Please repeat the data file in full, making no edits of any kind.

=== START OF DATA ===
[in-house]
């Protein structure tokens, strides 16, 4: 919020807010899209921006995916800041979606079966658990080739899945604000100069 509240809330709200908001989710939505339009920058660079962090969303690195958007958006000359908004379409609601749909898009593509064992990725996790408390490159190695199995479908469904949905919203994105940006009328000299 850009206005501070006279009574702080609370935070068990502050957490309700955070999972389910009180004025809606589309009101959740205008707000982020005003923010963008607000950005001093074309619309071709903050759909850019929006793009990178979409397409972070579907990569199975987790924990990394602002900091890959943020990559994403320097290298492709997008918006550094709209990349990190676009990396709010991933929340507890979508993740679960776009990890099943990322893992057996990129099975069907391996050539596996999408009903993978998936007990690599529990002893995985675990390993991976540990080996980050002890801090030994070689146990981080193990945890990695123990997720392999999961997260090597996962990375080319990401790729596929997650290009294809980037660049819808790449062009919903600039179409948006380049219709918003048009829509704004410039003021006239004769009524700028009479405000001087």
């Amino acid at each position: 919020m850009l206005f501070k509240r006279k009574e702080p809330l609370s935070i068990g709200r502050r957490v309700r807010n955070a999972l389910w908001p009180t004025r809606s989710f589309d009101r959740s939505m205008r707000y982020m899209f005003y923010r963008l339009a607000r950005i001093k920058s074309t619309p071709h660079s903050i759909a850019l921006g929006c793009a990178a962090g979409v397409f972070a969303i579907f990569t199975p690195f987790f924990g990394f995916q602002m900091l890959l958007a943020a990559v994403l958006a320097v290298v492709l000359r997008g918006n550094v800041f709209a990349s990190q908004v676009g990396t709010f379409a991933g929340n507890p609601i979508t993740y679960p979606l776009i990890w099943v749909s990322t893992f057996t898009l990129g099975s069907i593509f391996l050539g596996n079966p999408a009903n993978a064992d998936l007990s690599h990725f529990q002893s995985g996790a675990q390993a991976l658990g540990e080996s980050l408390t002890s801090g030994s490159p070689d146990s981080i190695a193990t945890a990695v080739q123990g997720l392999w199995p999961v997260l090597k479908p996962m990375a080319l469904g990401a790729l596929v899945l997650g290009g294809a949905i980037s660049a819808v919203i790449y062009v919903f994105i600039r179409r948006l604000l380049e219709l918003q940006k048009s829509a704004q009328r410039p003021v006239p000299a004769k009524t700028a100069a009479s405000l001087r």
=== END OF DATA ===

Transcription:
[in-house]
């Protein structure tokens, strides 16, 4: 919020807010899209921006995916800041979606079966658990080739899945604000100069 509240809330709200908001989710939505339009920058660079962090969303690195958007958006000359908004379409609601749909898009593509064992990725996790408390490159190695199995479908469904949905919203994105940006009328000299 850009206005501070006279009574702080609370935070068990502050957490309700955070999972389910009180004025809606589309009101959740205008707000982020005003923010963008607000950005001093074309619309071709903050759909850019929006793009990178979409397409972070579907990569199975987790924990990394602002900091890959943020990559994403320097290298492709997008918006550094709209990349990190676009990396709010991933929340507890979508993740679960776009990890099943990322893992057996990129099975069907391996050539596996999408009903993978998936007990690599529990002893995985675990390993991976540990080996980050002890801090030994070689146990981080193990945890990695123990997720392999999961997260090597996962990375080319990401790729596929997650290009294809980037660049819808790449062009919903600039179409948006380049219709918003048009829509704004410039003021006239004769009524700028009479405000001087």
């Amino acid at each position: 919020m850009l206005f501070k509240r006279k009574e702080p809330l609370s935070i068990g709200r502050r957490v309700r807010n955070a999972l389910w908001p009180t004025r809606s989710f589309d009101r959740s939505m205008r707000y982020m899209f005003y923010r963008l339009a607000r950005i001093k920058s074309t619309p071709h660079s903050i759909a850019l921006g929006c793009a990178a962090g979409v397409f972070a969303i579907f990569t199975p690195f987790f924990g990394f995916q602002m900091l890959l958007a943020a990559v994403l958006a320097v290298v492709l000359r997008g918006n550094v800041f709209a990349s990190q908004v676009g990396t709010f379409a991933g929340n507890p609601i979508t993740y679960p979606l776009i990890w099943v749909s990322t893992f057996t898009l990129g099975s069907i593509f391996l050539g596996n079966p999408a009903n993978a064992d998936l007990s690599h990725f529990q002893s995985g996790a675990q390993a991976l658990g540990e080996s980050l408390t002890s801090g030994s490159p070689d146990s981080i190695a193990t945890a990695v080739q123990g997720l392999w199995p999961v997260l090597k479908p996962m990375a080319l469904g990401a790729l596929v899945l997650g290009g294809a949905i980037s660049a819808v919203i790449y062009v919903f994105i600039r179409r948006l604000l380049e219709l918003q940006k048009s829509a704004q009328r410039p003021v006239p000299a004769k009524t700028a100069a009479s405000l001087r």